Clues to Why Women Have Higher Odds for Alzheimer's
Rates of Alzheimer's disease are higher in women than in men, and researchers now think they know why.
Jul 17, 2019Menopause & Aging Well
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HealthDay News -- Rates of Alzheimer's disease are higher in women than in men, and researchers now think they know why.
A team from Vanderbilt University Medical Center, in Nashville, Tenn., has identified gender differences in how the Alzheimer's-related protein tau spreads in the brain.
Research suggests that tau spreads through the brain like an infection, moving from neuron to neuron and turning other proteins into abnormal tangles that result in the death of brain cells.
In this study, investigators used data from positron emission tomography (PET) scans of healthy people and patients with mild mental (cognitive) impairment to create a graph analysis of how tau spreads.
"It's kind of like reconstructing a crime scene after a crime. You weren't there when it happened, but you can determine where an intruder entered a house and what room they entered next," said lead investigator Sepi Shokouhi, an assistant professor of psychiatry and behavioral sciences.
"The graph analysis does something similar to show how tau spreads from one region to another," Shokouhi explained in a center news release.
The researchers found that the structure of tau networks is different in men and women, with women having a larger number of "bridging regions" that connect various areas of the brain.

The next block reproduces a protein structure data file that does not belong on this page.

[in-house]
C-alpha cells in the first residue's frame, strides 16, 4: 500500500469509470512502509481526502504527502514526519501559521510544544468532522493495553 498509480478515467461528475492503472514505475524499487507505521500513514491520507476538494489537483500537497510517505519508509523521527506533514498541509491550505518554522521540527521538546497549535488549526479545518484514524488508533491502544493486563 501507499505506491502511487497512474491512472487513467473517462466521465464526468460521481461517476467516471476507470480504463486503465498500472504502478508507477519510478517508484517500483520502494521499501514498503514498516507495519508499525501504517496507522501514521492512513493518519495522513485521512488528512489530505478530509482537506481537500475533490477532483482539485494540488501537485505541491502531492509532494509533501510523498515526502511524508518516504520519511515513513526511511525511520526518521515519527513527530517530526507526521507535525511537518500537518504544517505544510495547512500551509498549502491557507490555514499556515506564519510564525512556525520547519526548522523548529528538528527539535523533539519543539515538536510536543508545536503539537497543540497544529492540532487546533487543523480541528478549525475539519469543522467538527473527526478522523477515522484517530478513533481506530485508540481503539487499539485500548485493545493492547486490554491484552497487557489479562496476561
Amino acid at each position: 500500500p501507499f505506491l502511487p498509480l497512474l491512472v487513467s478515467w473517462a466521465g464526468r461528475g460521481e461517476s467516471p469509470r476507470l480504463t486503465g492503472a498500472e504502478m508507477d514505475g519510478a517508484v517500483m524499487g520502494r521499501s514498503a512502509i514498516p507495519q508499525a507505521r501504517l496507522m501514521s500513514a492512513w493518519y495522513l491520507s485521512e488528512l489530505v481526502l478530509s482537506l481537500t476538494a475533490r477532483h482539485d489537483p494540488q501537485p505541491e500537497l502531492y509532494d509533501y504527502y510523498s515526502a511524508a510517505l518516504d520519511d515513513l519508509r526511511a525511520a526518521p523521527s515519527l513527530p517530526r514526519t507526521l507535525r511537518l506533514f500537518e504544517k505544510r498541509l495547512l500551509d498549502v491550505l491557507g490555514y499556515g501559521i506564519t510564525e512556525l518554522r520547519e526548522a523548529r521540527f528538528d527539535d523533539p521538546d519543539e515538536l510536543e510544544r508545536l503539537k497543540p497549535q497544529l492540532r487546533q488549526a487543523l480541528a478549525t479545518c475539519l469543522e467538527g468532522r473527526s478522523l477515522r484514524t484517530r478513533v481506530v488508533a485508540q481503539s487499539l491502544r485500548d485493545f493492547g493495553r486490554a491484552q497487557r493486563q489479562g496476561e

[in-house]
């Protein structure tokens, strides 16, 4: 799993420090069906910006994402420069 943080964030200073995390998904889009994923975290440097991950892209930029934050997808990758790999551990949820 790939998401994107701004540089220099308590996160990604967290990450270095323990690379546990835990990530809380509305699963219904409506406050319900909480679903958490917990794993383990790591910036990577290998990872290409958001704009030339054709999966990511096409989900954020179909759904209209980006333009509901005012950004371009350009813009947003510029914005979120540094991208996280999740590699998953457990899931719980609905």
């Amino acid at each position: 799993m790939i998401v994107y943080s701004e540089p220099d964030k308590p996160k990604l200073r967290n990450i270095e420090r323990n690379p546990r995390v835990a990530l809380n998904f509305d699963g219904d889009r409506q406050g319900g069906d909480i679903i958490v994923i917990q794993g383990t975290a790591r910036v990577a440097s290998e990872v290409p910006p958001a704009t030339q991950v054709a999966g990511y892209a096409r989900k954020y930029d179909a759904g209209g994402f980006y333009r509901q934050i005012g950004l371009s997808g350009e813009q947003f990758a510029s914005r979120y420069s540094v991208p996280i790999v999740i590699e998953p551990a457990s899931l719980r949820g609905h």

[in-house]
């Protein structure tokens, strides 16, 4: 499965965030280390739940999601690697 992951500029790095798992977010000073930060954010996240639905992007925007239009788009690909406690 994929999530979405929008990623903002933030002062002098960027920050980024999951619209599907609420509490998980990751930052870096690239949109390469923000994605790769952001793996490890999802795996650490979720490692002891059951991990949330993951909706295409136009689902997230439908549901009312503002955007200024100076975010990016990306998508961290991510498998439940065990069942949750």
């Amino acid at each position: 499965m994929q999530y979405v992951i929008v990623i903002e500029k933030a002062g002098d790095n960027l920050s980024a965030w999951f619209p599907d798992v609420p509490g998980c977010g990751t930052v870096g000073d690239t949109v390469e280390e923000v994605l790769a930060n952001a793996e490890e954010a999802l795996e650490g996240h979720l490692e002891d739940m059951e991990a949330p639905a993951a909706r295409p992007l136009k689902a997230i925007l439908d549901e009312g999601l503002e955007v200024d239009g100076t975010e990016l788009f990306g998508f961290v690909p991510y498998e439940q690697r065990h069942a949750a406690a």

This may enable tau to spread more easily between brain regions, increasing the speed at which it accumulates and putting women at greater risk for Alzheimer's disease, the investigators theorized.
The study was presented Tuesday at the Alzheimer's Association International Conference, in Los Angeles. Data presented at conferences is usually considered preliminary until published in a peer-reviewed medical journal.
Further research is needed to confirm that women have an accelerated spread of tau. If it's proven, then sex-specific approaches may be needed to prevent Alzheimer's, according to the researchers. This could include earlier treatment, lifestyle interventions and/or remedial help for memory.
"Understanding how different biological processes influence our memory is a really important topic," Shokouhi said.
SOURCE: Vanderbilt University Medical Center, news release, July 16, 2019
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